Voices from the Field: Extending HIV Counseling And Testing To Rural Areas Of Zambia

"Each and every one should be proud of his or her [HIV] status, so that everyone is able to say, ‘Me, I’m so-so-so; me, I’m so-so-so’—even those who are positive,” says Henry Nkazi, an HIV lay counselor in the Republic of Zambia. “They can live a positive life and can live longer than one who is HIV-negative.”

Through community volunteers like Nkazi, IntraHealth International is working to increase Zambians’ access to confidential HIV counseling and testing and to refer more HIV-positive people to antiretroviral therapy treatment and prevention of mother-to-child transmission of HIV services. The project is funded by the US Centers for Disease Control and Prevention.

With a population of 11.5 million, Zambia has an HIV prevalence of 17% among the 15-to-49 age group. With only 13% of the population aware of their HIV status, those who do not know their status pose two risks: if they are HIV-positive, they could be spreading HIV unknowingly, and if they are HIV-negative, their sexual partners could be putting them at risk of getting HIV. The current life expectancy in Zambia is 38 years.

“The idea is to let more and more people know what their status is—and hopefully the status of their partner—so that they can take the appropriate actions to keep themselves safe,” says Jim McMahan, IntraHealth senior program manager with the Zambia project.

The IntraHealth-led initiative is training lay health workers to provide voluntary counseling and testing (VCT) services in rural areas of two districts: Namwala and Luangwa. VCT centers are located along the main roads and in the population centers, but, as McMahan explains, “even if somebody is a few miles away, that’s a long way away in a country where transportation is difficult like it is in Zambia. The roads are really bad in the rural areas, and it’s hard to get around, so we provided the lay counselors with bicycles so they can be mobile and go to further-reaching places to see people.”

Non-formally trained health workers are allowed to provide counseling and testing services in Zambia as long as they are prepared by an approved training organization—of which there are three—and certified after a practicum as competent in counseling and testing by one of the training organizations or their designate. Until they are certified, they have to work under the supervision of clinical staff.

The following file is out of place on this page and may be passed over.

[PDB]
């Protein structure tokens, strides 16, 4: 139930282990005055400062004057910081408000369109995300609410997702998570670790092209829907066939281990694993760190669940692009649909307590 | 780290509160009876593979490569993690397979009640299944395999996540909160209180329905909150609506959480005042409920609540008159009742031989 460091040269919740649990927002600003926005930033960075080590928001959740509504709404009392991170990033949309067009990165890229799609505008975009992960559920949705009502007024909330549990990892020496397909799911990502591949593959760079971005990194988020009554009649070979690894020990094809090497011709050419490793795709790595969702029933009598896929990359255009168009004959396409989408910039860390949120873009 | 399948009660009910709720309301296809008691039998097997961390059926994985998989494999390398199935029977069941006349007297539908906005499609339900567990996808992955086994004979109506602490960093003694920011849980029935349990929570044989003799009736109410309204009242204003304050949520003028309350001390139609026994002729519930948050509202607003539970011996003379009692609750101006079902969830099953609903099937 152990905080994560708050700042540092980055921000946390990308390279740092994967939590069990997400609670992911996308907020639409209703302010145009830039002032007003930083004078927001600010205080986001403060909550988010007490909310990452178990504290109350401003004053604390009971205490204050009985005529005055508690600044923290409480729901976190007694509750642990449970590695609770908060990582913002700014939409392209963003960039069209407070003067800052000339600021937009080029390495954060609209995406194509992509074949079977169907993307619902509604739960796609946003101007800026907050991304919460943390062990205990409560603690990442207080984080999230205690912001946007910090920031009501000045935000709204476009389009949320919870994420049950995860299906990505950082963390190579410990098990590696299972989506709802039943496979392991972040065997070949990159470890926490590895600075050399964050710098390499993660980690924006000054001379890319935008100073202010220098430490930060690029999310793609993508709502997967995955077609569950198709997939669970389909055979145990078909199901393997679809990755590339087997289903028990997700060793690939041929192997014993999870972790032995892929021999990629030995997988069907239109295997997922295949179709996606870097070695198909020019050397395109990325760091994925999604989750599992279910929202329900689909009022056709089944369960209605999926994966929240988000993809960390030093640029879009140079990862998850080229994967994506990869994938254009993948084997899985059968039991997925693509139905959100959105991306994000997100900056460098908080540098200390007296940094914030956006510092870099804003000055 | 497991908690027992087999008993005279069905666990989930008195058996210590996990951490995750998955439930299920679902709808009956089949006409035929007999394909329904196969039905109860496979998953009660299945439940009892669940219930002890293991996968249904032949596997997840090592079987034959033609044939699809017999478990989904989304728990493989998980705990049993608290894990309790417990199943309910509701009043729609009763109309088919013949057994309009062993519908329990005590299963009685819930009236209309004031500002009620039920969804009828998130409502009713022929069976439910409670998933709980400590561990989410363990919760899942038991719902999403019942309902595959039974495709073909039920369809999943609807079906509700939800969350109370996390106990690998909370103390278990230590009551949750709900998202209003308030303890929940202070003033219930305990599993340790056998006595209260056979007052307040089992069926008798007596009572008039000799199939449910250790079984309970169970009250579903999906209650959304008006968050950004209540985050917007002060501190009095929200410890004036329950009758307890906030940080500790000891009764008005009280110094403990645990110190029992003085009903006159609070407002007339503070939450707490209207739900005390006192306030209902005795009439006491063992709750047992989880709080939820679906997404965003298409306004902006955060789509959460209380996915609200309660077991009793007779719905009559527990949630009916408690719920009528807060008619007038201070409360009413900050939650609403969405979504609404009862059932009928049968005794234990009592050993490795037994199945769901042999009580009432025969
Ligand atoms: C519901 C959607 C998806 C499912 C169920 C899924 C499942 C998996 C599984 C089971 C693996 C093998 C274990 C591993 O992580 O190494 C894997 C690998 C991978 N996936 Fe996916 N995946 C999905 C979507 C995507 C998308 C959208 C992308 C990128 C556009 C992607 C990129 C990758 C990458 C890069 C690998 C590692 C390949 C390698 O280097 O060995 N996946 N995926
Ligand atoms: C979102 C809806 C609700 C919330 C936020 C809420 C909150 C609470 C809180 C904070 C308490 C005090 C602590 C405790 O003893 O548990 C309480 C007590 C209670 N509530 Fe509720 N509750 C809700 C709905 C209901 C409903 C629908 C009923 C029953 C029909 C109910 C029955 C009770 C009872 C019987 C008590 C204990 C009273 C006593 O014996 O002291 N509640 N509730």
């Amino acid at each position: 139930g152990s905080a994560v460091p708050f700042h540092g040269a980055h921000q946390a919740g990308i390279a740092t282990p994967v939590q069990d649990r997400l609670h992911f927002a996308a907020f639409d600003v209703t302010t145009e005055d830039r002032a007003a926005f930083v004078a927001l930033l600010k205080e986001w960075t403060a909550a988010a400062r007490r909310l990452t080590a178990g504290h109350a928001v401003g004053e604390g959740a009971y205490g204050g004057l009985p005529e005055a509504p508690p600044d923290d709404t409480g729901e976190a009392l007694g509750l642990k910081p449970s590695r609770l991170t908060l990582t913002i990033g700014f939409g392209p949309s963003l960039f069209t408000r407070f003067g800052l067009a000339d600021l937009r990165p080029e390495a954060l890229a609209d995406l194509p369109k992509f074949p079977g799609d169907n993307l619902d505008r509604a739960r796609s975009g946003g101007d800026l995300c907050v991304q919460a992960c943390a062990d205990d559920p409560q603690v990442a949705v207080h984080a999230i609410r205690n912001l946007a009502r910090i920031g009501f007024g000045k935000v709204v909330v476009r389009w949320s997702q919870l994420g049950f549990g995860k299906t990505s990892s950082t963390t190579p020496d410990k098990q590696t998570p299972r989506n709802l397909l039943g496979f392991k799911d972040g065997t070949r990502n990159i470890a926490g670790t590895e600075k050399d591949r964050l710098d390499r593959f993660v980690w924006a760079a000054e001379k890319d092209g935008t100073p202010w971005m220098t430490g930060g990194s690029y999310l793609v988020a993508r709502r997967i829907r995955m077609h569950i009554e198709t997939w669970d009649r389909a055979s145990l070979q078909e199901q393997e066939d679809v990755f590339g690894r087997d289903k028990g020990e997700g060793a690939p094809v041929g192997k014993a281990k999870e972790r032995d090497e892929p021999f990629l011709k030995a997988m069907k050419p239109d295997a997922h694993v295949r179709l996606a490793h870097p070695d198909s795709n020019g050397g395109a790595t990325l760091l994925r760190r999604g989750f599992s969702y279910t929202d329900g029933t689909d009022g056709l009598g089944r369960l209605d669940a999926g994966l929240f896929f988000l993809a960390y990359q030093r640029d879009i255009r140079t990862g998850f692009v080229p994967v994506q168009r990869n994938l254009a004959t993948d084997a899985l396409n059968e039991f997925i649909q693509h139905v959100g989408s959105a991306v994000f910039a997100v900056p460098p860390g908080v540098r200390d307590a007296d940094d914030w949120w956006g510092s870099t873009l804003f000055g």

The project trained six people to be trainers of the 40 volunteer lay counselors who were each selected by the local village leaders of Namwala and Luangwa. “A lot of people are suffering from HIV, and the counselors want to help,” McMahan emphasizes.

The counselors receive a small stipend to cover minor expenses incurred while providing VCT services three half-days a week. “We anchor them at health centers and then they work out of those and go out into the community but then have some clinical backup if they need it,” says McMahan. As the trainees completed certification, they began to provide mobile HIV counseling and testing services on their own.

Within the first seven months, they counseled and tested 5,539 people in the two districts.

One early goal of the project was to have two clinical facilities in each district providing VCT services. “In Luangwa we have eight, and in Namwala we have 12, so we have far exceeded that target,” notes McMahan.

This year, the project will extend VCT services into two new districts: Gwembe and Siavonga.

The project also aims to decrease the discrimination that comes with an HIV-positive status by providing outreach sensitization meetings about HIV testing in communities, schools, churches, and during traditional ceremonies. In addition, the project holds drama performances and sketches concerning HIV testing and has trained some village leaders as lay counselors so they can spearhead counseling and testing activities in their areas.

The messages are having an impact, as counselors like Dickson Ndona advocate for HIV testing in their communities. “[For] some, you see, HIV gives a stigma to people. It levels people in the sight of others to be unwanted, so many clients . . . are fearful,” says Ndona, but, he adds, “they are coming in . . . for now everybody’s quite open.”